A New VA Clinic named after Colonel Demas T. Craw
By Kierstin Gunsberg
It was early spring 1900 when Clara and Mark Craw first met eyes with their new baby boy and named him Demas, but it was his comrades and friends in the military years later who, playing off his birth name, took to calling him Nick as in Nicodemus. The fresh moniker means “victory of the people” and was fitting for the young man with wispy brows and a dimpled chin, who’d dropped out of TC Central High to join the U.S. army just a week after his eighteenth birthday. It didn’t take long for Craw to climb the ranks, and by the time that World War I had ended, only seven months after his enlistment, he’d been promoted to Private First Class.
He re-enlisted only a few months later and, despite an eye injury, joined the Air Force. It was there, on assignment in bustling New York that the young man from the quiet outskirts of Traverse City found himself smitten with Mary Victoria Wesson, whose father was president of Smith & Wesson Firearms Company. The pair married and welcomed their baby boy, Nicholas in 1931. Later that decade, another world war broke out, and in the autumn of 1942, Craw was sent to the shores of Morocco to negotiate a ceasefire with French forces. On approach, Craw was killed, but the mission ultimately resulted in the surrender of French forces. For his role and bravery in disarming the enemy, Craw posthumously received a Medal of Honor on March 4, 1943 – the last of many medals earned throughout his 42 years.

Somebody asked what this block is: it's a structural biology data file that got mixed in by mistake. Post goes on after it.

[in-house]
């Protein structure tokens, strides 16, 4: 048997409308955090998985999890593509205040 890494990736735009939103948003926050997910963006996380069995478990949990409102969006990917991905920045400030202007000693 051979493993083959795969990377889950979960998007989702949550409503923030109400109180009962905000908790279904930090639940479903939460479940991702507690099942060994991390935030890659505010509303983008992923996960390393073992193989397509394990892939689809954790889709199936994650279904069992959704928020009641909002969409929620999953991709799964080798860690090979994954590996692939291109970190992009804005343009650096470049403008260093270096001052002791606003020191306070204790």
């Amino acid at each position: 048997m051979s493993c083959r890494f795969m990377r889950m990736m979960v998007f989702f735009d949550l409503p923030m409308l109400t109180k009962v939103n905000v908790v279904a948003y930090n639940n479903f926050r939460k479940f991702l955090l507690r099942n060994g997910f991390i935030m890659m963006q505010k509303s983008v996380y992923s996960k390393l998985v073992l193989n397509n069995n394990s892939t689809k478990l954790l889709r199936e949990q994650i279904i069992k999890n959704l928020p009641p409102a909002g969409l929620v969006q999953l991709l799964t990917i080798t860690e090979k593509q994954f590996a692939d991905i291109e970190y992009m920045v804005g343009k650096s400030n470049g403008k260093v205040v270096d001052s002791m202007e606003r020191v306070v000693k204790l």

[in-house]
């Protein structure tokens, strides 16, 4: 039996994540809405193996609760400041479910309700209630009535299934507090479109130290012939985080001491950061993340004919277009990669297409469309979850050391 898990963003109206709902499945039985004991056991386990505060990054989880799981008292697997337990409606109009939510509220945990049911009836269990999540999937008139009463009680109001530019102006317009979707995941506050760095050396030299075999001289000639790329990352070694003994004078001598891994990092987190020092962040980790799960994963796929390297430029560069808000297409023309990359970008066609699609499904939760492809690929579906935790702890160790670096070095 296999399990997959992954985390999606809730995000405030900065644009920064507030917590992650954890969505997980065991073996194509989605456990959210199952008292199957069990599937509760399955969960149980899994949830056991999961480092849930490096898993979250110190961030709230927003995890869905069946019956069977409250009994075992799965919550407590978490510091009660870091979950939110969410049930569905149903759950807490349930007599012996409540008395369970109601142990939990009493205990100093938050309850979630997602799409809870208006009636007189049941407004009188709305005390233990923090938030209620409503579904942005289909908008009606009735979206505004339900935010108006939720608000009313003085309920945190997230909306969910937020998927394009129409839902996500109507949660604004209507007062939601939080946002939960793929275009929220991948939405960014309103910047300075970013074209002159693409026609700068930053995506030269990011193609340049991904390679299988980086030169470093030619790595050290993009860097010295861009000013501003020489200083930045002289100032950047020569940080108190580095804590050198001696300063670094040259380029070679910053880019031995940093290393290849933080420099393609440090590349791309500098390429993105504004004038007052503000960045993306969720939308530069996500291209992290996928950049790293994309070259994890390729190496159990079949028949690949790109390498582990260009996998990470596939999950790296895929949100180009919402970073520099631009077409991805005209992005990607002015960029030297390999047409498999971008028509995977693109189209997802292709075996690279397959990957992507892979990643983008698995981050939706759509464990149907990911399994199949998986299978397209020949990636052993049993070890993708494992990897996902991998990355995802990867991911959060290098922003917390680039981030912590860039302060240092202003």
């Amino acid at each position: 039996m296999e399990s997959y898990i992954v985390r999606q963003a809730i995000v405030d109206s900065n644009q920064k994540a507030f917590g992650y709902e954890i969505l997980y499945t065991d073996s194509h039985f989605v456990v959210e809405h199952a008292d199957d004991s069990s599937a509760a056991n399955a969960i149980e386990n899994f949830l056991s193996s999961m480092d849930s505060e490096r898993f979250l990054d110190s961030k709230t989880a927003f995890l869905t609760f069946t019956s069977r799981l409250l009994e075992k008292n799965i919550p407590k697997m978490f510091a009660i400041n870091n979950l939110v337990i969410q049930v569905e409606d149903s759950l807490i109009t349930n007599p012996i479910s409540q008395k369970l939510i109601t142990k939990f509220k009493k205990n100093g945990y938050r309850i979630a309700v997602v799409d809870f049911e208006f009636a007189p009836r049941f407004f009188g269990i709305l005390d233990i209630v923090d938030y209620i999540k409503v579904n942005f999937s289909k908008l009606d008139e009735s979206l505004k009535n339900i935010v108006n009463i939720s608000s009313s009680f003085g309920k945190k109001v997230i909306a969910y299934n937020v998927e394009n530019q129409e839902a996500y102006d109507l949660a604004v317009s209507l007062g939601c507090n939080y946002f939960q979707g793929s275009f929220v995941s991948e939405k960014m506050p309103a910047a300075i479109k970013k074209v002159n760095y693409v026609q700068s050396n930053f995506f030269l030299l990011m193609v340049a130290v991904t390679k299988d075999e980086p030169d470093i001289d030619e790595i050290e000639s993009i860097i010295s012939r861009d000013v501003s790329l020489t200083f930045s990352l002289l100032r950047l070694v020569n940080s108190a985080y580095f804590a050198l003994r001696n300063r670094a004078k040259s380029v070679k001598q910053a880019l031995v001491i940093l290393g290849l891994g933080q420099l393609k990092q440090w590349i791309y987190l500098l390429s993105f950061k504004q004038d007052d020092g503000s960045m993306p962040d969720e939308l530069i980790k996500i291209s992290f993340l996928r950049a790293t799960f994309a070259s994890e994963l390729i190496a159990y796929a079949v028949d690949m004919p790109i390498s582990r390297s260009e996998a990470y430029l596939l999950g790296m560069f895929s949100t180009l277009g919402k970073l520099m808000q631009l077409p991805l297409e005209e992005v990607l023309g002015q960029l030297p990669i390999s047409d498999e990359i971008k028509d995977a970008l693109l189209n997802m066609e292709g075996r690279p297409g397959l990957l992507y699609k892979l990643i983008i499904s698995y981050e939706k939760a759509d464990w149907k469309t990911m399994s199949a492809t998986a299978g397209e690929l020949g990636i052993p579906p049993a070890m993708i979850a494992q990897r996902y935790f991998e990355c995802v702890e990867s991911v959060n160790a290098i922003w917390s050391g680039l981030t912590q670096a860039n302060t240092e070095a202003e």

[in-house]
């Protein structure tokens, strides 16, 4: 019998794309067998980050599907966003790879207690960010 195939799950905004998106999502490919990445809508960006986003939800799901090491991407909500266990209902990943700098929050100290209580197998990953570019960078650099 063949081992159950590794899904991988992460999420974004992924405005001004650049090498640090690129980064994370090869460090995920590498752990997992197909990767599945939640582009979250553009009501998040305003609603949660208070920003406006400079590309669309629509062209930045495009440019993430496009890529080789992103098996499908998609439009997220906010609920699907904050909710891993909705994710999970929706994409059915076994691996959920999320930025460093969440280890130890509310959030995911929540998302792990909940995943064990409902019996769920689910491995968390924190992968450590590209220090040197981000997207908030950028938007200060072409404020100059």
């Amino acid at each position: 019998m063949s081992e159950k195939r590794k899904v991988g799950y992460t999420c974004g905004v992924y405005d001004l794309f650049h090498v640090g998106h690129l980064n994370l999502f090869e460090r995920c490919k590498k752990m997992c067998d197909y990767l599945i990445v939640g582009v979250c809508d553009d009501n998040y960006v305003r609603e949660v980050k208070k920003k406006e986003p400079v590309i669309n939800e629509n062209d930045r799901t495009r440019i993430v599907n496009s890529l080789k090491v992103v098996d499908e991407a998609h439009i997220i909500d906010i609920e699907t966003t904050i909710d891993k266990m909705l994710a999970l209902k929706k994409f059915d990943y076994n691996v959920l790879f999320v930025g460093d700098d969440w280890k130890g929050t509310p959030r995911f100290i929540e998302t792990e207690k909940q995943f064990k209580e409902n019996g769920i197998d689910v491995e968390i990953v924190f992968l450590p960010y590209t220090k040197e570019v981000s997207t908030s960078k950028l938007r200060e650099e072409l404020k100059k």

Whether he was answering to Demas, Nick or Nicodemus, the Colonel was most certainly victorious in life, in death and of the people he fought to protect, which is why in January of 2016 Congress named Traverse City’s VA clinic after him.
Only a couple of years after naming the clinic, it was announced that a new building would be constructed just south of Chum’s Corners, replacing the existing clinic at Racquet Club Drive as well as the Grand Traverse VA Clinic off Munson Avenue. As Carrie Seward, who serves as Public Affairs Officer out of Aleda E. Lutz VA Medical Center in Saginaw, explains, the two offices provide different health services, and the new location will combine them.
Those visiting for appointments will be greeted with a covered drop off area to protect against Traverse City’s fickle weather, a modern interior, and a smoother flow for out-patient primary and mental health care. Social work programs will also be available to provide support with substance issues and housing crises. Simplifying healthcare for northern Michigan Veterans also includes the convenience of virtual visits with their provider, which she says some VA clinic patients may not realize they have access to. And for Veterans who aren’t already enrolled at the VA, Carrie says they’ll be able to come right into the new clinic and ask for an enrollment packet.
Carrie admits the project has been a long time coming, “The only challenge was getting through the government process to lease property, as there are a lot of steps and it takes time,” but she says there were “many triumphs throughout.”
And those triumphs, it seems, were worth the years of red tape, planning and hard work that will soften the frustrations and fears surrounding healthcare for those who’ve served.
The Colonel Demas T. Craw VA Clinic held a Dedication and Naming Ceremony on Thursday, January 30, 2020, at 1:00 PM at the new location, 701 U.S. 31 South in Traverse City.
If you’d like to contribute to Veteran Programs like the VA clinic, please contact Voluntary Service at 989-497-2500 Extension 13360.
Read about other heroes past in this article.